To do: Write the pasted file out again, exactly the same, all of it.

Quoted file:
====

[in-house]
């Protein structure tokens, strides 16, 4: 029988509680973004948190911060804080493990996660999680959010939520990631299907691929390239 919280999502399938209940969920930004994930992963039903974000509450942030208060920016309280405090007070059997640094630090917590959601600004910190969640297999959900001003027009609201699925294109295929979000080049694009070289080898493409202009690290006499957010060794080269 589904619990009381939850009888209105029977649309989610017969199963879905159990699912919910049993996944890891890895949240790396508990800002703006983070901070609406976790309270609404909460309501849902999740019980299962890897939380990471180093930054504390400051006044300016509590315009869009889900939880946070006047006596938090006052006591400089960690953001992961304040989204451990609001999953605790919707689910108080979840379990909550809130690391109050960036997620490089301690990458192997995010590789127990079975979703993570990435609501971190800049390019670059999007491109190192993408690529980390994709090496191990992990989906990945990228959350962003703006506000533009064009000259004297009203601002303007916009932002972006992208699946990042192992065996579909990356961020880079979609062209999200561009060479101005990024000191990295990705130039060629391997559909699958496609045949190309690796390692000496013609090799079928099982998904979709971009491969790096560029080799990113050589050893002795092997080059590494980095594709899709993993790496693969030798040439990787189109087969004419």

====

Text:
[in-house]
């Protein structure tokens, strides 16, 4: 029988509680973004948190911060804080493990996660999680959010939520990631299907691929390239 919280999502399938209940969920930004994930992963039903974000509450942030208060920016309280405090007070059997640094630090917590959601600004910190969640297999959900001003027009609201699925294109295929979000080049694009070289080898493409202009690290006499957010060794080269 589904619990009381939850009888209105029977649309989610017969199963879905159990699912919910049993996944890891890895949240790396508990800002703006983070901070609406976790309270609404909460309501849902999740019980299962890897939380990471180093930054504390400051006044300016509590315009869009889900939880946070006047006596938090006052006591400089960690953001992961304040989204451990609001999953605790919707689910108080979840379990909550809130690391109050960036997620490089301690990458192997995010590789127990079975979703993570990435609501971190800049390019670059999007491109190192993408690529980390994709090496191990992990989906990945990228959350962003703006506000533009064009000259004297009203601002303007916009932002972006992208699946990042192992065996579909990356961020880079979609062209999200561009060479101005990024000191990295990705130039060629391997559909699958496609045949190309690796390692000496013609090799079928099982998904979709971009491969790096560029080799990113050589050893002795092997080059590494980095594709899709993993790496693969030798040439990787189109087969004419």